Household Air Pollution in Nepal
Impact of biogas interventions on household air pollution concentrations and the cardiorespiratory health of women in Gorkha district (ongoing)
Household air pollution from solid fuel use is the fourth leading health risk in the world, and substantially contributes to global morbidity and mortality as a result of pneumonia (among children), cardiovascular disease, chronic obstructive pulmonary disease, lung cancer and cataract. Recent studies suggest that more than 80% of the Nepalese population continues to rely on biomass fuels to meet its cooking, heating and other household energy needs. Improved stoves and cleaner fuels, such as liquefied petroleum gas or biogas, are important means of reducing women’s and other family members’ exposure to household air pollution. The Biogas Support Programme of Nepal has installed more than 200,000 plants nationally since 1992, and this programme model has been successfully exported to several other countries. Surprisingly, its effectiveness has not been studied to date.
In the context of his PhD research, Maniraj Neupane (CIHLMU and Mountain Medicine Society of Nepal) in cooperation with Dr. Eva Rehfuess (Institute for Medical Informatics, Biometry and Epidemiology, LMU), Dr. Rainald Fischer (LMU) and Prof. Buddha Basnyat (Oxford University Clinical Research Unit-Nepal) is undertaking an evaluation of the impact of the Biogas Support Programme in Gorkha district, one of the districts with a very large number of biogas plants installed. In a matched cross-sectional study, concentrations of carbon monoxide and particulate matter and various cardiorespiratory outcomes are compared between women who primarily use traditional woodstoves for cooking and women who have primarily used biogas for cooking during the last ten years. The results are expected to contribute to the global evidence base on the impacts of different interventions to address the significant public health challenges arising from household air pollution.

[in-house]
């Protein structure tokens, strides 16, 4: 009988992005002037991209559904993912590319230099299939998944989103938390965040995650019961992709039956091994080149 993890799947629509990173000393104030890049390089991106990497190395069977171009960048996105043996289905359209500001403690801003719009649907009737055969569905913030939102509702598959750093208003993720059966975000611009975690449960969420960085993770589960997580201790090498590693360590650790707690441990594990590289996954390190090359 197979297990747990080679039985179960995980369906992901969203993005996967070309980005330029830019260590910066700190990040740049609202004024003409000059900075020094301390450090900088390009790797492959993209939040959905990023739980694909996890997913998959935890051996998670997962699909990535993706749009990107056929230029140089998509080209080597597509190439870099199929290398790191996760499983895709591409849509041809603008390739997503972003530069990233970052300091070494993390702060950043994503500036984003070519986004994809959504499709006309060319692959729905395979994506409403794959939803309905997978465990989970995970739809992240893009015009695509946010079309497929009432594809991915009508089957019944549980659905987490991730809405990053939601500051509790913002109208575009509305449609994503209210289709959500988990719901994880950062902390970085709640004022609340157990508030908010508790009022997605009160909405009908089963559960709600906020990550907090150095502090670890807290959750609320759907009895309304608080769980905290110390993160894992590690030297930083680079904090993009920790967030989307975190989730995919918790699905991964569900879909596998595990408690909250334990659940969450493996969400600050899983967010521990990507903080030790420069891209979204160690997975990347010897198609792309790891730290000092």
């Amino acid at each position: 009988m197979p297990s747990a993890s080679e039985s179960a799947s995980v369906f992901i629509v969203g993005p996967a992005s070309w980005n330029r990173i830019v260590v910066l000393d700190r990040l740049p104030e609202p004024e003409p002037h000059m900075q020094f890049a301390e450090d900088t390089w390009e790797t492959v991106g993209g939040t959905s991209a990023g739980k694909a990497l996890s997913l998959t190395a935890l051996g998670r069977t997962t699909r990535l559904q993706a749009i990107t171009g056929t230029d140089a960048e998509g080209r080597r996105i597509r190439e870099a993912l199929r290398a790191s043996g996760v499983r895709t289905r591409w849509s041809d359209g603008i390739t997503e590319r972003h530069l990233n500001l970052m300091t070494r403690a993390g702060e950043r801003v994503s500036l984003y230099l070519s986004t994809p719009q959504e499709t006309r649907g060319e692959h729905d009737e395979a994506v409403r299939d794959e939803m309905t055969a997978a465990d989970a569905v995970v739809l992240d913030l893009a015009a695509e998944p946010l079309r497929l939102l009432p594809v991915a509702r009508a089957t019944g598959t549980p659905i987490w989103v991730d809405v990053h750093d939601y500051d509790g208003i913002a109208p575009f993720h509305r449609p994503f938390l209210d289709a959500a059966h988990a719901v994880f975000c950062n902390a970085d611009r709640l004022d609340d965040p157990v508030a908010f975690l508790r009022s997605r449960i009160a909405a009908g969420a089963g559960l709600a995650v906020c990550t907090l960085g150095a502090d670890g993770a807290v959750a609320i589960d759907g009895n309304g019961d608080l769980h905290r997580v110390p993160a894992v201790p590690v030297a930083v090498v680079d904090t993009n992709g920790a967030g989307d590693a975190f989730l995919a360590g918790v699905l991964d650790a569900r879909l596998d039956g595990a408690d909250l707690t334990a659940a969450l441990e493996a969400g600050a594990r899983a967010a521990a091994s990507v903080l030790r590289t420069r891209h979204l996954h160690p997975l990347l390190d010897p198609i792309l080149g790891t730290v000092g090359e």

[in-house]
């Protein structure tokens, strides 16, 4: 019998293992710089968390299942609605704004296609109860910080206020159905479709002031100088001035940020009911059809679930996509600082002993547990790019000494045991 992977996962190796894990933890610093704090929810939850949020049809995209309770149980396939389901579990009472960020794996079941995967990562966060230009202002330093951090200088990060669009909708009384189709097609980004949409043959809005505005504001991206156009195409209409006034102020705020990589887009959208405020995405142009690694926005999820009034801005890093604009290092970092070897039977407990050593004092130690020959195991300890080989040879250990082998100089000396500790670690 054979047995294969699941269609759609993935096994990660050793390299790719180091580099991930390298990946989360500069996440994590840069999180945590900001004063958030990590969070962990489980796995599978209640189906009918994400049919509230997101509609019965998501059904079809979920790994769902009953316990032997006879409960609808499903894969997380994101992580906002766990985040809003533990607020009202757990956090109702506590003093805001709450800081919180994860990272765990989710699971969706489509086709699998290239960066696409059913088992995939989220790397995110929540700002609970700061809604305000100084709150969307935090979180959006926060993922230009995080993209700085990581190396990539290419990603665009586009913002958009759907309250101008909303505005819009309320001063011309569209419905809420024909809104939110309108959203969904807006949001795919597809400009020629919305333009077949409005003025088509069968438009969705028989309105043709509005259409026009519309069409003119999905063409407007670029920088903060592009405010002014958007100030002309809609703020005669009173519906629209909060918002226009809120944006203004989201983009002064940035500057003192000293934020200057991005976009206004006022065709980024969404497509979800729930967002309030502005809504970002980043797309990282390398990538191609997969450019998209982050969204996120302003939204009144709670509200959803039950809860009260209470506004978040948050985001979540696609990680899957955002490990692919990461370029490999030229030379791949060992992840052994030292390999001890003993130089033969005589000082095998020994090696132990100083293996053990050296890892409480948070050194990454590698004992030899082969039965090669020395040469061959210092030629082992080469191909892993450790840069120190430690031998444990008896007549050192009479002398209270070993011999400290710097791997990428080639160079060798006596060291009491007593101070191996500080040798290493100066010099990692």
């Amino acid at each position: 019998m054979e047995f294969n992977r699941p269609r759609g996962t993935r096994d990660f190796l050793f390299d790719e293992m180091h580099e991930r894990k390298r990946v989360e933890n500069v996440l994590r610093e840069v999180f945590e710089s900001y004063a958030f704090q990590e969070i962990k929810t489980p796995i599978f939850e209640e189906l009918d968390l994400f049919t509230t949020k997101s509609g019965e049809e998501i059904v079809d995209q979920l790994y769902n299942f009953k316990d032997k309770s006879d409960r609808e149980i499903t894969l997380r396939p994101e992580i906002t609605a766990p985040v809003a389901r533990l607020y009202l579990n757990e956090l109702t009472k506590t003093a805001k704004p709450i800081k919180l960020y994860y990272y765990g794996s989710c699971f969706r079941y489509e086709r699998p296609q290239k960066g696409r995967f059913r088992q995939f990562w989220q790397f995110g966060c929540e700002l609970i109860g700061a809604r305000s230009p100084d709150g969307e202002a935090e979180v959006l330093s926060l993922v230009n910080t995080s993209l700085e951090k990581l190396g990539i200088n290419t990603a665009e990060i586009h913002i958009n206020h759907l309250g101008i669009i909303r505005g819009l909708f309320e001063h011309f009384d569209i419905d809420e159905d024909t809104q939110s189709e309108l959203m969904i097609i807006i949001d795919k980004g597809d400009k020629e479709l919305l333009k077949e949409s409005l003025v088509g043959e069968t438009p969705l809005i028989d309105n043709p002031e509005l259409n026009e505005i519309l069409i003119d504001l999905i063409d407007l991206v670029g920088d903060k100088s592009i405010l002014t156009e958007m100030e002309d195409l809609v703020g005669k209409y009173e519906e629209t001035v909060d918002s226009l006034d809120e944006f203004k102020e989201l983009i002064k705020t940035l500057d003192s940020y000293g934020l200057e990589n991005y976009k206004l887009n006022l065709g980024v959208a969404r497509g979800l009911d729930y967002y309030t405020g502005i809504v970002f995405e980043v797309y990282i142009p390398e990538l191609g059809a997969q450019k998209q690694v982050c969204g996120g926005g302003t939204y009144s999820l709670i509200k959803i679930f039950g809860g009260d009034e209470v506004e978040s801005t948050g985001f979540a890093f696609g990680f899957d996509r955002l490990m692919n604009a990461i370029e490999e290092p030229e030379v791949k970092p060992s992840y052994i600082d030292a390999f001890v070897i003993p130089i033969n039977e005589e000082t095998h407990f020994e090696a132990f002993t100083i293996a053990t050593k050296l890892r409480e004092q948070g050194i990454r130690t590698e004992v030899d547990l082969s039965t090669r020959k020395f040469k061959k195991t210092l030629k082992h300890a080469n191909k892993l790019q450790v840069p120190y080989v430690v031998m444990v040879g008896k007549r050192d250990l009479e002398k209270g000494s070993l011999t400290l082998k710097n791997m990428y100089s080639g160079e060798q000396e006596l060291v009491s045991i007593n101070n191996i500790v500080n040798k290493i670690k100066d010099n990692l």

Maniraj Neupane measuring blood pressure
Involved CIH Partners
Mountain Medicine Society of Nepal